We compared markers of immunosenescence, naive T cells, activation, and inflammation in CD4+ and CD8+ T cells from antiretroviral-treated participants with new-onset Kaposi's sarcoma (cases, n = 19) and from treated individuals without Kaposi's sarcoma (controls, n = 47).
Results
There was increased frequency of CD4+ and CD8+ T cells with an immunosenescence phenotype (CD57+ and CD28−) in cases vs. controls (CD4+T cells: CD57+ 7.4 vs. 3.7%, P = 0.025; CD28− 9.1 vs. 4.8%, P = 0.025; CD8+ T cells: CD57+ 41.5 vs. 27.7%, P = 0.003; CD28− 60.5 vs. 51.3%, P = 0.041). Cases had lower proportions of naïve T cells (CD27+CD28+CD45RA+) in CD4+ (23.0 vs. 32.2%, P = 0.023) and CD8+ (11.3 vs. 20.7%, P < 0.001) T-cell compartments. CCR5 was more highly expressed in CD4+ (16.3 vs. 11.0%, P = 0.025), and CD8+ (43.1 vs. 28.3%, P <0.001) T-cell compartments in cases vs. controls. There was no difference in telomere length or telomerase activity in peripheral blood mononuclear cells, or in T-cell expression of activation markers (HLADR+CD38+).
Conclusion
Among antiretroviral-treated patients, increased frequencies of T cells with an immunosenescence phenotype and lower frequencies of naive T cells were associated with presence of Kaposi's sarcoma among effectively treated patients. These data suggest that certain immunologic perturbations –including those associated with aging – might be causally associated with development of Kaposi's sarcoma.
doi:10.1097/QAD.0b013e3283601144
PMCID: PMC4063793  PMID: 23435301
aging; CCR5; CD28; CD57; immunosenescence; Kaposi's sarcoma; senescence
9.  Barriers to a Cure: New concepts in targeting and eradicating HIV-1 reservoirs 
Lancet  2013;381(9883):10.1016/S0140-6736(13)60104-X.
Antiretroviral therapy for HIV infection requires life-long access and strict adherence to regimens that are both expensive and associated with toxicities. There is growing recognition that a curative intervention will be needed to fully stop the epidemic. The failure to eradicate HIV infection during long-term antiretroviral therapy reflects the intrinsic stability of the viral genome in latently infected CD4+ T cells and other cells and perhaps ongoing low-level viral replication. Heterogeneity in latently infected cell populations and homeostatic proliferation of infected cells may influence the dynamics of virus production and persistence. Chronic immune activation, inflammation and immune dysfunction persist despite potent antiretroviral therapy and likely have important effects on the size and distribution of the viral reservoir. The inability of the immune system to recognize cells harboring latent virus and to eliminate cells actively producing virus represents the biggest challenge to finding a cure. In this perspective, we highlight new approaches toward unraveling the complex virus-host interactions that lead to persistent infection and latency and discuss the rationale for combining novel therapeutic strategies with current antiretroviral treatment options with the goal of curing HIV disease.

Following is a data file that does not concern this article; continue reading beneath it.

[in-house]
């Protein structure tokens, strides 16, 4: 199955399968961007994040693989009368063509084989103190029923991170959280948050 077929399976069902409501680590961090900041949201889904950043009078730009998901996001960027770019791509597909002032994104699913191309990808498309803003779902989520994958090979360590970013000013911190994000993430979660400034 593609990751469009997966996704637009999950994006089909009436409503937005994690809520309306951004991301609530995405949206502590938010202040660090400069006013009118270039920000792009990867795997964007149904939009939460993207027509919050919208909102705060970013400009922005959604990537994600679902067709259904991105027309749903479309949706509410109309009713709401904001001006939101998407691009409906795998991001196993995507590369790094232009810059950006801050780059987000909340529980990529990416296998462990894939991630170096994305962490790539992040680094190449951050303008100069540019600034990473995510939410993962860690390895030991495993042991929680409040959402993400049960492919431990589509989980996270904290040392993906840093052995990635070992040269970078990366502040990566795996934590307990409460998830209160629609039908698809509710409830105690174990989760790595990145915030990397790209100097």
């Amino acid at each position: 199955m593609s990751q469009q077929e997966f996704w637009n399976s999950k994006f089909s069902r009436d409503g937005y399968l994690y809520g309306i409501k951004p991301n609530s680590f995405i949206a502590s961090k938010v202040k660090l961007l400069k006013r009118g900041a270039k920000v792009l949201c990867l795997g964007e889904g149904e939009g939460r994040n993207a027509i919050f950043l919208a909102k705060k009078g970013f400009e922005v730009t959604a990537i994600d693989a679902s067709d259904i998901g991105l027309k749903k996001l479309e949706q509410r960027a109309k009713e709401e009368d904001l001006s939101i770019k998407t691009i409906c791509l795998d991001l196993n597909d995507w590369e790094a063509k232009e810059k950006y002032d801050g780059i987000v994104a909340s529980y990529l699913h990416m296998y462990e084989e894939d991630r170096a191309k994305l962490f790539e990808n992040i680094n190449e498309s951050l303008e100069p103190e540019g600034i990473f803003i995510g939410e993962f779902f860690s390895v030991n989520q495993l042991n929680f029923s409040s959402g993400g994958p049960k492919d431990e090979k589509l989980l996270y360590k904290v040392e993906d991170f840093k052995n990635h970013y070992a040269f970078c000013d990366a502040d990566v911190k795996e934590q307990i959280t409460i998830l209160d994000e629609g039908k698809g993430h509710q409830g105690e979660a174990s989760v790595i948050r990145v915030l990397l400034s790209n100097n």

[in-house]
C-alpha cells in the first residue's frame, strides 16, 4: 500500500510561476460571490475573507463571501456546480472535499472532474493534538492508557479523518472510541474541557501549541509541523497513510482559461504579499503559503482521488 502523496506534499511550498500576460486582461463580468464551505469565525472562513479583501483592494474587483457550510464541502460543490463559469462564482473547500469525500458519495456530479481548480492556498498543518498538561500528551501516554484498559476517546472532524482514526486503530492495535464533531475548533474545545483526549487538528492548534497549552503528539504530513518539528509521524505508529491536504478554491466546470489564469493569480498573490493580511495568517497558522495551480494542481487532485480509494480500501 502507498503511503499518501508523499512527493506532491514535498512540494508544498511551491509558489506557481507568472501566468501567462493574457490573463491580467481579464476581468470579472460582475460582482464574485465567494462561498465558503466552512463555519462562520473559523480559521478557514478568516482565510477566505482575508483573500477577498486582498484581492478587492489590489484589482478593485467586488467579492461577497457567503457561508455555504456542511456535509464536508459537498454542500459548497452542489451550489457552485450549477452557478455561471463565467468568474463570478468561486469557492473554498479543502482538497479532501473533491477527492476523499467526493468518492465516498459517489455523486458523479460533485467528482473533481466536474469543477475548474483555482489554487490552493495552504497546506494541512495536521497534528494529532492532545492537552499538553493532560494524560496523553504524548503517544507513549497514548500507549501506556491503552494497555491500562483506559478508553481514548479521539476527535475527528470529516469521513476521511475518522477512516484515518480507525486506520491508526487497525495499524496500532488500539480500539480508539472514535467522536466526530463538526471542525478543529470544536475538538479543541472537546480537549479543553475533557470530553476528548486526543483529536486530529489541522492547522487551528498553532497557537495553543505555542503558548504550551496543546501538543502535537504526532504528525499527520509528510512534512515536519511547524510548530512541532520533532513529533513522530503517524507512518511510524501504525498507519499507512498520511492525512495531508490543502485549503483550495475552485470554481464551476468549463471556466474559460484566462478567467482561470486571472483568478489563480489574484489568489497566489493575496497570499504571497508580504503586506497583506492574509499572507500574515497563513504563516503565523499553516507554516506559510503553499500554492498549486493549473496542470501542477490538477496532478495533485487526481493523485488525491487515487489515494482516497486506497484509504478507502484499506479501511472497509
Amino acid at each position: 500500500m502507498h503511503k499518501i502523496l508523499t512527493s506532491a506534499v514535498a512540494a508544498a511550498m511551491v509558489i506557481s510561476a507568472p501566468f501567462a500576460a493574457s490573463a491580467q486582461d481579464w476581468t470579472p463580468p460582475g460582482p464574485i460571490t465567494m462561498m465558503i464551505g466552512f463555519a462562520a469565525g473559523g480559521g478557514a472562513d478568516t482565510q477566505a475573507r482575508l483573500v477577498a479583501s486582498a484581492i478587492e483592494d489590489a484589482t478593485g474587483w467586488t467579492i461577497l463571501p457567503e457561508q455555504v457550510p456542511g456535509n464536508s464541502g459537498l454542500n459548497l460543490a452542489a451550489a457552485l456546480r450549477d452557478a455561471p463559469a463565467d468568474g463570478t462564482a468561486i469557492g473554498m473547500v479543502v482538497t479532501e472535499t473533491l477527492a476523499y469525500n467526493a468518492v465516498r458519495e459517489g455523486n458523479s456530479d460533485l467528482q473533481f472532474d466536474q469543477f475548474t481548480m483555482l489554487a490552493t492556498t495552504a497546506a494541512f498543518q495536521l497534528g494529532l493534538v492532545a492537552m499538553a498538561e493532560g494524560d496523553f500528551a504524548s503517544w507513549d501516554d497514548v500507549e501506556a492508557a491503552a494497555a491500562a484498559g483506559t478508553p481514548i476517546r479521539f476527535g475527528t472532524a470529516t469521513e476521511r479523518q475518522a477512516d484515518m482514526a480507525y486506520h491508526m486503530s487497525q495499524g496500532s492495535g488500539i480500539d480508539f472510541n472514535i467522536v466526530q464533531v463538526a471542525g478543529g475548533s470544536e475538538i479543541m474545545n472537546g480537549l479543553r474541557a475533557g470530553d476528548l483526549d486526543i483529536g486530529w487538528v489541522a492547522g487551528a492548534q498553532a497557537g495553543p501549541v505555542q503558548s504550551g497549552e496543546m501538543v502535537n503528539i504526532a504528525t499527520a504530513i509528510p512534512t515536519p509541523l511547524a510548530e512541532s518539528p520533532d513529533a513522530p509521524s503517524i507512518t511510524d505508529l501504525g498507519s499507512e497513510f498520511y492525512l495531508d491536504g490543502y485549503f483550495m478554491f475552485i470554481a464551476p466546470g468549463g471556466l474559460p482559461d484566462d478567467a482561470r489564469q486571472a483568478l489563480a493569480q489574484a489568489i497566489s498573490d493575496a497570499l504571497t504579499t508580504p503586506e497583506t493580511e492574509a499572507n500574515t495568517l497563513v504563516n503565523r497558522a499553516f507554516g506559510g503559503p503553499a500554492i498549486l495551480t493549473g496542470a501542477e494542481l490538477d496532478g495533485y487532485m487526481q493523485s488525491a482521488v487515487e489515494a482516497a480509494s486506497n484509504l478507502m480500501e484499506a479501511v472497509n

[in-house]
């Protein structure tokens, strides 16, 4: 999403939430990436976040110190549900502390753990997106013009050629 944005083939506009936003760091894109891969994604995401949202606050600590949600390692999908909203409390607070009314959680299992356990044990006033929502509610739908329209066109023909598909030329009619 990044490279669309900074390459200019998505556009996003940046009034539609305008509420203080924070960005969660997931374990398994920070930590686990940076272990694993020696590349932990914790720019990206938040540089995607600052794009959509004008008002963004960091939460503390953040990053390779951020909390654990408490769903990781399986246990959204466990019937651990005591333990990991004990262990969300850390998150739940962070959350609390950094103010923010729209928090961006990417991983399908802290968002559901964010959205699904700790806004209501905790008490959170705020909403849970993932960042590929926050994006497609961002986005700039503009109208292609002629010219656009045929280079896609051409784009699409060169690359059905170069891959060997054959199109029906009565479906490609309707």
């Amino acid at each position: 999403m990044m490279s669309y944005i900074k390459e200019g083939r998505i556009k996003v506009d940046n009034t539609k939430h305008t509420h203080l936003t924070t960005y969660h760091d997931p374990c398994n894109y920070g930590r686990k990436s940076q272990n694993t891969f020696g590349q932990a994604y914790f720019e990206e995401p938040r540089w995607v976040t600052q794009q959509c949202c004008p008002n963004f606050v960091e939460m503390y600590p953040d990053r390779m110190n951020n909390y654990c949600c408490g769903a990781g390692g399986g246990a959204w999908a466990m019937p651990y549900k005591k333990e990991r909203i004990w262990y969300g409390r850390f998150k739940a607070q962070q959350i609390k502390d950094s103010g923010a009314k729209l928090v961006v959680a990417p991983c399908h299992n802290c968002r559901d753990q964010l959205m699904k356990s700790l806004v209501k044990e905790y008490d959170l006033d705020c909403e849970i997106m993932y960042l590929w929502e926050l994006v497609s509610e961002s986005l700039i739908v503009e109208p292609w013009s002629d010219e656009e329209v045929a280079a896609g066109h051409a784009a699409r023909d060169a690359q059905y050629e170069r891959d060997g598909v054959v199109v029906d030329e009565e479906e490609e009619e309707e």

doi:10.1016/S0140-6736(13)60104-X
PMCID: PMC3815451  PMID: 23541541
Histone Deacetylases; Epigenetics; Gene Silencing; HIV-1 /immunology
10.  HIV-Infected Individuals with Low CD4/CD8 Ratio despite Effective Antiretroviral Therapy Exhibit Altered T Cell Subsets, Heightened CD8+ T Cell Activation, and Increased Risk of Non-AIDS Morbidity and Mortality 
PLoS Pathogens  2014;10(5):e1004078.
A low CD4/CD8 ratio in elderly HIV-uninfected adults is associated with increased morbidity and mortality. A subset of HIV-infected adults receiving effective antiretroviral therapy (ART) fails to normalize this ratio, even after they achieve normal CD4+ T cell counts. The immunologic and clinical characteristics of this clinical phenotype remain undefined. Using data from four distinct clinical cohorts and three clinical trials, we show that a low CD4/CD8 ratio in HIV-infected adults during otherwise effective ART (after CD4 count recovery above 500 cells/mm3) is associated with a number of immunological abnormalities, including a skewed T cell phenotype from naïve toward terminally differentiated CD8+ T cells, higher levels of CD8+ T cell activation (HLADR+CD38+) and senescence (CD28− and CD57+CD28−), and higher kynurenine/tryptophan ratio. Changes in the peripheral CD4/CD8 ratio are also reflective of changes in gut mucosa, but not in lymph nodes. In a longitudinal study, individuals who initiated ART within six months of infection had greater CD4/CD8 ratio increase compared to later initiators (>2 years). After controlling for age, gender, ART duration, nadir and CD4 count, the CD4/CD8 ratio predicted increased risk of morbidity and mortality. Hence, a persistently low CD4/CD8 ratio during otherwise effective ART is associated with increased innate and adaptive immune activation, an immunosenescent phenotype, and higher risk of morbidity/mortality. This ratio may prove useful in monitoring response to ART and could identify a unique subset of individuals needed of novel therapeutic interventions.
Author Summary
The CD4/CD8 ratio, a hallmark of the collection of T cell defects related to aging –“immunosenescence”- and a predictor of mortality in the general population, often fails to normalize in an important proportion of HIV-infected individuals with adequate CD4+ T cell recovery after ART initiation. However, the immunological and clinical characteristics of this clinical phenotype have not been elucidated. Herein we show that during treated HIV infection, expansion of CD8+ T cells, reflected as a low CD4/CD8 ratio, identifies a subgroup of individuals with a number of immunological abnormalities and a poor prognosis. These subjects exhibit increased innate and adaptive immune activation, an immunosenescent phenotype, CD4+ and CD8+ imbalance in the gut mucosa and higher risk of morbidity and mortality. In contrast, those who normalize the CD4/CD8 ratio have traits of a healthy immune system. We observed that early ART initiation might contribute to more rapid and robust CD4/CD8 ratio normalization compared to later initiation. Hence, the CD4/CD8 ratio might help to further discriminate the risk of disease progression of successfully treated HIV-infected individuals, and a successful response to ART may require both normalization of the peripheral CD4+ T cell count and the ratio of CD4+ to CD8+ T cell counts.